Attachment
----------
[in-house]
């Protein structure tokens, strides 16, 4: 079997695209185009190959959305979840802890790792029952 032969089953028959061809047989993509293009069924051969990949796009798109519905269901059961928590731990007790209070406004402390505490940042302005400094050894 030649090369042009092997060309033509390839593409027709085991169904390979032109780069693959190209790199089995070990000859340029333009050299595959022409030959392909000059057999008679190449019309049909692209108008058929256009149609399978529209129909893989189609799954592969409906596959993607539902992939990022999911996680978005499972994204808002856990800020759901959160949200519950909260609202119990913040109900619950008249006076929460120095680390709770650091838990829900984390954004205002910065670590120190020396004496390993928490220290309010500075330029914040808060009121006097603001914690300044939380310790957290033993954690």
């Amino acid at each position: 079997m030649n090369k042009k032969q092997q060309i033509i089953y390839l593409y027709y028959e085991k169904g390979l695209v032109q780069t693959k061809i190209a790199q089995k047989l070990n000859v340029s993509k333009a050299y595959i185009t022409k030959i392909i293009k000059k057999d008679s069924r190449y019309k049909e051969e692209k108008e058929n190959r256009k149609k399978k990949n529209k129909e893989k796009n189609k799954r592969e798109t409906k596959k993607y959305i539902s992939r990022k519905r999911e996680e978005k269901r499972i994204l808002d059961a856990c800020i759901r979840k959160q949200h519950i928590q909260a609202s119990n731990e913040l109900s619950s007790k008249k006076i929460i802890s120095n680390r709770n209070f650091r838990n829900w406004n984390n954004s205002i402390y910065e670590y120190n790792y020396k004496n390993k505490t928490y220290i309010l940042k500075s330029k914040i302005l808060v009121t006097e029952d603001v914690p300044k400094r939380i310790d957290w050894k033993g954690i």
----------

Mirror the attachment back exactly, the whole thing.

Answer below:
[in-house]
């Protein structure tokens, strides 16, 4: 079997695209185009190959959305979840802890790792029952 032969089953028959061809047989993509293009069924051969990949796009798109519905269901059961928590731990007790209070406004402390505490940042302005400094050894 030649090369042009092997060309033509390839593409027709085991169904390979032109780069693959190209790199089995070990000859340029333009050299595959022409030959392909000059057999008679190449019309049909692209108008058929256009149609399978529209129909893989189609799954592969409906596959993607539902992939990022999911996680978005499972994204808002856990800020759901959160949200519950909260609202119990913040109900619950008249006076929460120095680390709770650091838990829900984390954004205002910065670590120190020396004496390993928490220290309010500075330029914040808060009121006097603001914690300044939380310790957290033993954690």
């Amino acid at each position: 079997m030649n090369k042009k032969q092997q060309i033509i089953y390839l593409y027709y028959e085991k169904g390979l695209v032109q780069t693959k061809i190209a790199q089995k047989l070990n000859v340029s993509k333009a050299y595959i185009t022409k030959i392909i293009k000059k057999d008679s069924r190449y019309k049909e051969e692209k108008e058929n190959r256009k149609k399978k990949n529209k129909e893989k796009n189609k799954r592969e798109t409906k596959k993607y959305i539902s992939r990022k519905r999911e996680e978005k269901r499972i994204l808002d059961a856990c800020i759901r979840k959160q949200h519950i928590q909260a609202s119990n731990e913040l109900s619950s007790k008249k006076i929460i802890s120095n680390r709770n209070f650091r838990n829900w406004n984390n954004s205002i402390y910065e670590y120190n790792y020396k004496n390993k505490t928490y220290i309010l940042k500075s330029k914040i302005l808060v009121t006097e029952d603001v914690p300044k400094r939380i310790d957290w050894k033993g954690i």